An Interview with Bee Lavender

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DeeDee speaks with Bee regarding her life and her autobiography, Lessons in Taxidermy.

I hate to even write my own bylines... how did you feel writing your own biography? Did it sound like a good idea at the time, then did you wonder "why did I want to do this?"

The book started as a traditional childhood memoir, with an intended story arch that would have taken the reader up to about age eighteen. I had made significant progress on that book, even though I found the topic quite depressing; throughout the first year of writing, I couldn’t really figure out why I would bother to publish something so dark. Then one day my house was robbed, and the only complete version of the manuscript disappeared along with my laptop (and my kids’ piggybanks). This was of course a lesson in making backups, but also a complete mortification. A couple of the stories had already been published in anthologies, but I couldn’t face starting from scratch to recreate the whole narrative. I decided to abandon the book.

Some of my friends were appalled by the loss of the manuscript and my decision to halt the project. A few people started giving me gifts of old educational pamphlets, presumably to entertain me, and when I came out of the fog of grief I started to write again, in response to the gifts. I used some of the existing material but also prepared new work that reflected titles like “Speak Out!” “Why Marriage?” “Poisonous Plants in the Garden” “In Time of Emergency” and “Lessons in Taxidermy.” Those pieces were released as limited edition handmade cut-and-paste zines. Each one sold too fast for me to keep up with demand; there are probably over ten thousand floating around the world.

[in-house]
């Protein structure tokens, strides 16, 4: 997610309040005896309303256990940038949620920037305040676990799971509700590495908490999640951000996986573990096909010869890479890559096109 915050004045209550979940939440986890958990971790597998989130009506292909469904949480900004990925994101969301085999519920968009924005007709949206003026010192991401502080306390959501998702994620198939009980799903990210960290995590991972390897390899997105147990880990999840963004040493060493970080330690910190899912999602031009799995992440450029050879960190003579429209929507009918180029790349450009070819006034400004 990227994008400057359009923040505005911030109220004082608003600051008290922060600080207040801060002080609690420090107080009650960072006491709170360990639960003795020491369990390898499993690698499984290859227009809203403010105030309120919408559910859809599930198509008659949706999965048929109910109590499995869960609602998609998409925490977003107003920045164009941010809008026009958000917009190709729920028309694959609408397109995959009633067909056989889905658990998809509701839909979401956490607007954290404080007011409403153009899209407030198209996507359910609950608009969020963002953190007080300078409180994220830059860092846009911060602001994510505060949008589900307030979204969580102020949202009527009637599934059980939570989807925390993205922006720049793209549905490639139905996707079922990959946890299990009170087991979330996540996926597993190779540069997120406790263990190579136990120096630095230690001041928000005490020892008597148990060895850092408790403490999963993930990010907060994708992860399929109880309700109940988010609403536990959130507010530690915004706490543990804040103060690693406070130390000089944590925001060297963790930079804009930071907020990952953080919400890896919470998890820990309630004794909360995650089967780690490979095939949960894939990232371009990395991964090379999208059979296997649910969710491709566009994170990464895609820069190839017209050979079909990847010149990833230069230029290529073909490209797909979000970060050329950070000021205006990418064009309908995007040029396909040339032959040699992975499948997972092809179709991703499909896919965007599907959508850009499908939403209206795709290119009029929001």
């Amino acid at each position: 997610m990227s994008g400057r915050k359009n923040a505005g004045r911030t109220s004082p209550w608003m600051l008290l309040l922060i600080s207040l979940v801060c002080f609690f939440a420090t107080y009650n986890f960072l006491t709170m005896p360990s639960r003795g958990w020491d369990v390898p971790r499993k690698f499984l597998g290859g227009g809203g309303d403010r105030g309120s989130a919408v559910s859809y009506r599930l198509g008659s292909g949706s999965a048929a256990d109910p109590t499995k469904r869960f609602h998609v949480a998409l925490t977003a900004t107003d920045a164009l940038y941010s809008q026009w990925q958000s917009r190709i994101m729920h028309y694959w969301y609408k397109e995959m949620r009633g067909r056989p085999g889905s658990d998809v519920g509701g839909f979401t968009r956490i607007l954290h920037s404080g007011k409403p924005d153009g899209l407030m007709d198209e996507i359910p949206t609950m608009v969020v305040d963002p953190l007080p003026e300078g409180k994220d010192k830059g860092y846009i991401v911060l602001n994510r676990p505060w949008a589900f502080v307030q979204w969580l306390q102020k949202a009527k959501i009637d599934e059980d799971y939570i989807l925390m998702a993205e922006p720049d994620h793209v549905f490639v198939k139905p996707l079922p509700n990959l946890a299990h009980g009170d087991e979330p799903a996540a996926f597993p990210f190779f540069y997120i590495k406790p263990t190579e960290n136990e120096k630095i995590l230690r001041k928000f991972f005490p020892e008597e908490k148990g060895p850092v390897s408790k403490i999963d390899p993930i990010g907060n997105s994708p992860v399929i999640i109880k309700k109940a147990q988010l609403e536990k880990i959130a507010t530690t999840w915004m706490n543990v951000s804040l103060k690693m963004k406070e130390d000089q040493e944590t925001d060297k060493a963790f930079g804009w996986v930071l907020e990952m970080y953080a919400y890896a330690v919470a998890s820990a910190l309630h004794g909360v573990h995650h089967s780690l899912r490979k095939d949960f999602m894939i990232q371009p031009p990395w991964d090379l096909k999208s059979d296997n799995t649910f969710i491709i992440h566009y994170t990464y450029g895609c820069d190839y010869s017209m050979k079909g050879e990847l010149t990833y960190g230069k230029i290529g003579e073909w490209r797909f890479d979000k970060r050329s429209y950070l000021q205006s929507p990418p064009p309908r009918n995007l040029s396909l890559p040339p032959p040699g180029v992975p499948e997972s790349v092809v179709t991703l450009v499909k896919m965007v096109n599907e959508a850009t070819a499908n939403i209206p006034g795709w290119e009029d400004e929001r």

The zine project went in a direction that was drastically different from the lost manuscript; by cutting loose from the precepts of a traditional memoir I let go of my own preconceived ideas of what a book might be. The narrative was liberated from the normative demands of the form. When I stopped believing that the project would become a book, I ended up writing one.

Tell us why you wanted to both write this book & publish it. Did you have a mission?

Author Bee Lavender During the west coast leg of the book tour lots of people asked me if I thought that the project was therapeutic. The answer is no. I think the book is political. Before I became a writer I was a youth activist, and later had a career implementing civil rights policies. I have a specific and limited agenda, for my own life and for society in general. I want to set a public agenda that allows people to talk about illness and disability in a real way. I want my experiences to be recognized as part of an appropriate public dialogue – without shame, without apology. I want to tell the truth.

What has reaction to the book been like, especially the reaction from family & friends?